Dr. Ron’s Research Review – September 14, 2016

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This week’s research review focuses on copper and heart disease.

Over the last couple of decades, dietary copper deficiency has been shown to cause a variety of metabolic changes, including hypercholesterolemia, hypertriglyceridemia, hypertension, and glucose intolerance. Interestingly, these changes are common in the United States where people consume processed foods marginally deficient in copper and replete with sugar. Improving levels of copper in the diet, by appropriate food selection or by addition of a daily multi-vitamin, is recommended. (Aliabadi, 2008)

Although the nutritional essentiality of copper was established in 1928, a preoccupation with hematology delayed the discovery of cardiovascular disease from copper deficiency for more than a decade. Anatomical studies of several species of deficient animals revealed, interalia, aortic fissures and rupture, arterial foam cells and smooth muscle migration, cardiac enlargement and rupture, coronary artery thrombosis and myocardial infarction. Abnormal biochemistry in deficiency probably contributes to these lesions, e.g., decreased activities of lysyl oxidase and superoxide dismutase, which result in failure of collagen and elastin crosslinking and impaired defense against free radicals. Copper deficiency also decreases copper in hearts and other organs and cells and increases cholesterol in plasma. Abnormal physiology from deficiency includes abnormal electrocardiograms, glucose intolerance and hypertension. Copper depletion experiments with men and women have revealed abnormalities of lipid metabolism, blood pressure control, and electrocardiograms plus impaired glucose tolerance. The Western diet often is as low in copper as that proved insufficient for these people. (Klevay, 2000)

Dr. Ron

 


Articles

 

A deleterious interaction between copper deficiency and sugar ingestion may be the missing link in heart disease.
            (Aliabadi, 2008) Download
Copper deficiency plays a vital role in atherogenesis. To the long list of risk factors for atherosclerotic cardiovascular disease should be added the deleterious interaction between copper deficiency and carbohydrate consumption. Here we critically evaluate the role of copper in the diet and its role as a possible etiological factor in the development of cardiovascular disease. A possible mechanism for the development of heart disease due to copper deficiency is proposed. There are many known risk factors for the development of heart disease, including hyperlipidemia and hypertension; however, little emphasis has been placed on the role of copper on heart disease. Over the last couple of decades, dietary copper deficiency has been shown to cause a variety of metabolic changes, including hypercholesterolemia, hypertriglyceridemia, hypertension, and glucose intolerance. Interestingly, these changes are common in the United States population and they are known risk factors for heart disease. Further research in this field is warranted considering the profound implications to people in the United States and around the world who consume processed foods marginally deficient in copper and replete with sugar. The only nutritional condition with signs and symptoms of atherosclerotic cardiovascular disease may be copper deficiency. Improving levels of copper in the diet, by appropriate food selection or by addition of a daily multi-vitamin, is recommended.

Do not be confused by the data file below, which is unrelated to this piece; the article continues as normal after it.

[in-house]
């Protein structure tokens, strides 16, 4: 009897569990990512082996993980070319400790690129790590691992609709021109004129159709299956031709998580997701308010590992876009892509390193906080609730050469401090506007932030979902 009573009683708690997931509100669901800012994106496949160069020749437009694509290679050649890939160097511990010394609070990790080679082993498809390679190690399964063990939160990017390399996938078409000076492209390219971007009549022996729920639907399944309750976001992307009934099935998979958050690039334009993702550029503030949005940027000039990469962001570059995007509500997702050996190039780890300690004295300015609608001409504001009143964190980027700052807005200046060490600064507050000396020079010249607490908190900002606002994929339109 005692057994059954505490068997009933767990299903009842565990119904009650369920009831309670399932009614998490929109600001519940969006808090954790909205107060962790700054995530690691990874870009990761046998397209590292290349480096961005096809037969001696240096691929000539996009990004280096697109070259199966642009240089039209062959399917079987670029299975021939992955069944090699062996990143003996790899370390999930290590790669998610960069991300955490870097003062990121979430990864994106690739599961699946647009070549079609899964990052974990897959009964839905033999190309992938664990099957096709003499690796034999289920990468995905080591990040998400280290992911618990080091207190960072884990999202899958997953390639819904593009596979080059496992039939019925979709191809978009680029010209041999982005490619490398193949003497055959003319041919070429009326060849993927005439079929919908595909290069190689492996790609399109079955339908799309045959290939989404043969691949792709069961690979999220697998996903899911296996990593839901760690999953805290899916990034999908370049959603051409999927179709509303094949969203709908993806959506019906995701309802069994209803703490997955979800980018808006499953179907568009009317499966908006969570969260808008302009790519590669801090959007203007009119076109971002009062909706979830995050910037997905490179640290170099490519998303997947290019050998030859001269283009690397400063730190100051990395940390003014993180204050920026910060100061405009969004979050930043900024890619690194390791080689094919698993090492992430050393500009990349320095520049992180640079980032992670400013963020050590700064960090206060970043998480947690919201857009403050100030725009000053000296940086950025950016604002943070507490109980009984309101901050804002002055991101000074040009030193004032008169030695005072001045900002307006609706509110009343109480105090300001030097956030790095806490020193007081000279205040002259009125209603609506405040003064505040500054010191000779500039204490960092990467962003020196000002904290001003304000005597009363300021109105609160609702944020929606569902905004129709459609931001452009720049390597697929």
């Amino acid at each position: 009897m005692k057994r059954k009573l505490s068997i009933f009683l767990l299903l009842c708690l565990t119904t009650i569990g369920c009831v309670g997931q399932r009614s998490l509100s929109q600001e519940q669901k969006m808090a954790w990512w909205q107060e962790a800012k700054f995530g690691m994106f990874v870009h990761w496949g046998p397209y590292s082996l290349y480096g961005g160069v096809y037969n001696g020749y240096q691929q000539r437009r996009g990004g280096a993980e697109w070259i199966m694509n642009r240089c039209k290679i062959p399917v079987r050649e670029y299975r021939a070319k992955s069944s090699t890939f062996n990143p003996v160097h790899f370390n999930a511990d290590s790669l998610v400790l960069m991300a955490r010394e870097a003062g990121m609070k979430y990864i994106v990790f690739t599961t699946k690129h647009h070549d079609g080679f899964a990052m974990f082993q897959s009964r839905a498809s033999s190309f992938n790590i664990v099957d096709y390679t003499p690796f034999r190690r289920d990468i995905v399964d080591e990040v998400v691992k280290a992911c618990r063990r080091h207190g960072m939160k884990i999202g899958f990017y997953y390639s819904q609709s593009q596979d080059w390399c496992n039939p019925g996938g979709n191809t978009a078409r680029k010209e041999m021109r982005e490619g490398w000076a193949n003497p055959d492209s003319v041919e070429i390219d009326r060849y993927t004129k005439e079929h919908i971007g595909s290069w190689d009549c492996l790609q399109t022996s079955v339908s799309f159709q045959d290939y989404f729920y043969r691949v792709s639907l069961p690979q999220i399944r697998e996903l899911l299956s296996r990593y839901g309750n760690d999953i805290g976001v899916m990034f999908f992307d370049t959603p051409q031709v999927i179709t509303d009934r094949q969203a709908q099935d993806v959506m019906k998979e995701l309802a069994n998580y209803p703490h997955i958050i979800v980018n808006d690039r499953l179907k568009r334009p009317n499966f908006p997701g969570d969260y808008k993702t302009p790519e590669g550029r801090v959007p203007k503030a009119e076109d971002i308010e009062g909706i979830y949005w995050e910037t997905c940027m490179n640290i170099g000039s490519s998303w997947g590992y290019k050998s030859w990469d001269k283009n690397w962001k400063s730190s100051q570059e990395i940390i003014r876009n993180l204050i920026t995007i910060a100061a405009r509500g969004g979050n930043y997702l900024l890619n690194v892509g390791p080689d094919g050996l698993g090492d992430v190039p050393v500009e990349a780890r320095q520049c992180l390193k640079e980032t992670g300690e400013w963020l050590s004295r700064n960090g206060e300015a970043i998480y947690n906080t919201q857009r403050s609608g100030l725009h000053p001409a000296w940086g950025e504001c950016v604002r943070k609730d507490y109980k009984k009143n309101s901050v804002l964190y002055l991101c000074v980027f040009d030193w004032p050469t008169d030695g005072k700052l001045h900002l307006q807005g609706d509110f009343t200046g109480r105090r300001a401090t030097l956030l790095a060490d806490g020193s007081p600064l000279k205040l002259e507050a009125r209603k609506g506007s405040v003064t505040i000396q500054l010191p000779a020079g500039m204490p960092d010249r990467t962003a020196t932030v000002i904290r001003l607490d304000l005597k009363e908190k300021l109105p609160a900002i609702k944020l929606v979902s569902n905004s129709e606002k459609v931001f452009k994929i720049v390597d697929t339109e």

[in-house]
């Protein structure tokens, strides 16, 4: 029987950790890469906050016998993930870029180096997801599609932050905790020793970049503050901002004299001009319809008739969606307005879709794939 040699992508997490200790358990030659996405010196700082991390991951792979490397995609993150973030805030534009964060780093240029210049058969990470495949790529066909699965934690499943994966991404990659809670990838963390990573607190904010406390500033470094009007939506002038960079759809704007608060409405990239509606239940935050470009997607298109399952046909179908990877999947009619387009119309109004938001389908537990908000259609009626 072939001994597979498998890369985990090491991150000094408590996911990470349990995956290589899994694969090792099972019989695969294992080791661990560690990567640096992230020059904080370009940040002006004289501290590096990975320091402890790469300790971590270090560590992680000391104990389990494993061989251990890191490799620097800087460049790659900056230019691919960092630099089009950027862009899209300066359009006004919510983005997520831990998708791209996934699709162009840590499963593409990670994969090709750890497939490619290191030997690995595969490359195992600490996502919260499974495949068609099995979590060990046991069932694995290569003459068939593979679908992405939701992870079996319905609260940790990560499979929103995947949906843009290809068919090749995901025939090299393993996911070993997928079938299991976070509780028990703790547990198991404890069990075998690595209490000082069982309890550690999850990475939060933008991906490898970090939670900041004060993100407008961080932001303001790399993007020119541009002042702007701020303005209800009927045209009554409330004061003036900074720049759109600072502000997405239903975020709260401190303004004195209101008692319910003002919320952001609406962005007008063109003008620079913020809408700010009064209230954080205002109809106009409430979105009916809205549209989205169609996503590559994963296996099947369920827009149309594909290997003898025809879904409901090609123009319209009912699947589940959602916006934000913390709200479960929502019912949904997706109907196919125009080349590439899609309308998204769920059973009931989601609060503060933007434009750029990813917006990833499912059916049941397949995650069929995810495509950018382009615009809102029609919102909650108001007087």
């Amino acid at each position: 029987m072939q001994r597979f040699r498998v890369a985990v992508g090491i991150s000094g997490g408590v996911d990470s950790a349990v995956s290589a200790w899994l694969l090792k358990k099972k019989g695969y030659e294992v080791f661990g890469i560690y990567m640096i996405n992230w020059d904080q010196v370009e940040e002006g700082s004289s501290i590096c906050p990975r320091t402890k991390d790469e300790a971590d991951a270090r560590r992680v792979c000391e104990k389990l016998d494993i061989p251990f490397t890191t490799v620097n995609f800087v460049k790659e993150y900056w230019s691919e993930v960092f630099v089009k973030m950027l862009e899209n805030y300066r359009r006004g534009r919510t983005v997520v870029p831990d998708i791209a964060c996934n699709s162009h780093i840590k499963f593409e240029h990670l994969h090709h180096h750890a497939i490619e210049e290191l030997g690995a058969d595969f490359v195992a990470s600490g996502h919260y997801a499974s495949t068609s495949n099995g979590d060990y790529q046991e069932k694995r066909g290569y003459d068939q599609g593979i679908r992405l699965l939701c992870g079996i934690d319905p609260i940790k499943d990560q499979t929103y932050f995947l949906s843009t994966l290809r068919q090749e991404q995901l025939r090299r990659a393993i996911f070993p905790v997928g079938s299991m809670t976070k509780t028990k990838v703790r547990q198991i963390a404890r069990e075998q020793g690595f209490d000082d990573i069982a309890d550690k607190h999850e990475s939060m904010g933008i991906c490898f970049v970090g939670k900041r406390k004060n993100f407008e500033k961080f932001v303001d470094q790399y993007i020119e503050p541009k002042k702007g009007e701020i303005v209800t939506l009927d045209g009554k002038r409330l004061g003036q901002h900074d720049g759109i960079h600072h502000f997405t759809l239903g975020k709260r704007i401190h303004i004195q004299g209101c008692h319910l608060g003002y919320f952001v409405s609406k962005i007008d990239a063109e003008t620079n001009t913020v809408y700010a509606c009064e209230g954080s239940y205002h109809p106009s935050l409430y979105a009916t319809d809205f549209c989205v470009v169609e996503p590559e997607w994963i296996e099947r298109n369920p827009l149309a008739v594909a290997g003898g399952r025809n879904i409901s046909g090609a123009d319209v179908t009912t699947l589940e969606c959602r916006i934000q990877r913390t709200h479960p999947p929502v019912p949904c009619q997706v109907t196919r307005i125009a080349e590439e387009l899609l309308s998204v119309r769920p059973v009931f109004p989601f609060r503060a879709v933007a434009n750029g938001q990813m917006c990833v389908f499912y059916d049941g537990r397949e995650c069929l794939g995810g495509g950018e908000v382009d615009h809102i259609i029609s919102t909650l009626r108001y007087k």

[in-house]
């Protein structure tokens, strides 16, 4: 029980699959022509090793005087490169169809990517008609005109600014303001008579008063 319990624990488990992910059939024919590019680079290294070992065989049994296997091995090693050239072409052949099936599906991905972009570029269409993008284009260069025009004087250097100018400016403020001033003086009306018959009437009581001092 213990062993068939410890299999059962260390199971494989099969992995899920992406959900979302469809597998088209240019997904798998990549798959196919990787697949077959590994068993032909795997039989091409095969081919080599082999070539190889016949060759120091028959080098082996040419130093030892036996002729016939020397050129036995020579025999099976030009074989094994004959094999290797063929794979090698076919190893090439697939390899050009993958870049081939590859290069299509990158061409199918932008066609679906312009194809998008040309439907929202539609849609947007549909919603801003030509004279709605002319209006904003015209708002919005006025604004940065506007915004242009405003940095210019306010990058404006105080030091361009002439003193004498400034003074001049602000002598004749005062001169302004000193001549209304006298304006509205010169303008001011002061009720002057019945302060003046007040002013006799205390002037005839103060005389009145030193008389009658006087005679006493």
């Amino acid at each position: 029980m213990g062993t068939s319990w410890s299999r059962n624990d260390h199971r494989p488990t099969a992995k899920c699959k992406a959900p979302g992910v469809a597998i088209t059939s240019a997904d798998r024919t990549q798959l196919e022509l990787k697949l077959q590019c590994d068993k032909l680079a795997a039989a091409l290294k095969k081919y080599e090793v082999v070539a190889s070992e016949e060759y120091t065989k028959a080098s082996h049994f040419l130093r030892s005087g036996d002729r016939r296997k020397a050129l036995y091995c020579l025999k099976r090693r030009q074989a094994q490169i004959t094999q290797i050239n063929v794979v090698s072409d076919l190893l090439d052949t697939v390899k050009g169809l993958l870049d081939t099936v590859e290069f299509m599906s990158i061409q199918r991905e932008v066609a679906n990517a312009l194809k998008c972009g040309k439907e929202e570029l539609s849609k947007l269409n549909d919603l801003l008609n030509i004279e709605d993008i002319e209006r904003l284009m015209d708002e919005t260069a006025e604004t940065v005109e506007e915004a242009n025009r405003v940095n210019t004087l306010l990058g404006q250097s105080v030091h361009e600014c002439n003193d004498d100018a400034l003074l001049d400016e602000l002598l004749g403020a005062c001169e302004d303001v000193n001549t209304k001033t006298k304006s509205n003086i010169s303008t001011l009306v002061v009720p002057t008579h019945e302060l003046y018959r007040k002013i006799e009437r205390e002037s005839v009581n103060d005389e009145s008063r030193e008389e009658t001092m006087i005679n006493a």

Cardiovascular disease from copper deficiency--a history.
            (Klevay, 2000) Download
Although the nutritional essentiality of copper was established in 1928, a preoccupation with hematology delayed the discovery of cardiovascular disease from copper deficiency for more than a decade. Anatomical studies of several species of deficient animals revealed, interalia, aortic fissures and rupture, arterial foam cells and smooth muscle migration, cardiac enlargement and rupture, coronary artery thrombosis and myocardial infarction. Abnormal biochemistry in deficiency probably contributes to these lesions, e.g., decreased activities of lysyl oxidase and superoxide dismutase which result in failure of collagen and elastin crosslinking and impaired defense against free radicals. Copper deficiency also decreases copper in hearts and other organs and cells and increases cholesterol in plasma. Abnormal physiology from deficiency includes abnormal electrocardiograms, glucose intolerance and hypertension. People with ischemic heart disease have decreased cardiac and leucocyte copper and decreased activities of some copper-dependent enzymes. Copper depletion experiments with men and women have revealed abnormalities of lipid metabolism, blood pressure control, and electrocardiograms plus impaired glucose tolerance. The Western diet often is as low in copper as that proved insufficient for these people. Knowledge of nutritional history can be useful in addressing contemporary nutritional problems.

 

References

Aliabadi, H (2008), ‘A deleterious interaction between copper deficiency and sugar ingestion may be the missing link in heart disease.’, Med Hypotheses, 70 (6), 1163-66. PubMed: 18178013
Klevay, LM (2000), ‘Cardiovascular disease from copper deficiency--a history.’, J Nutr, 130 (2S Suppl), 489S-92S. PubMed: 10721936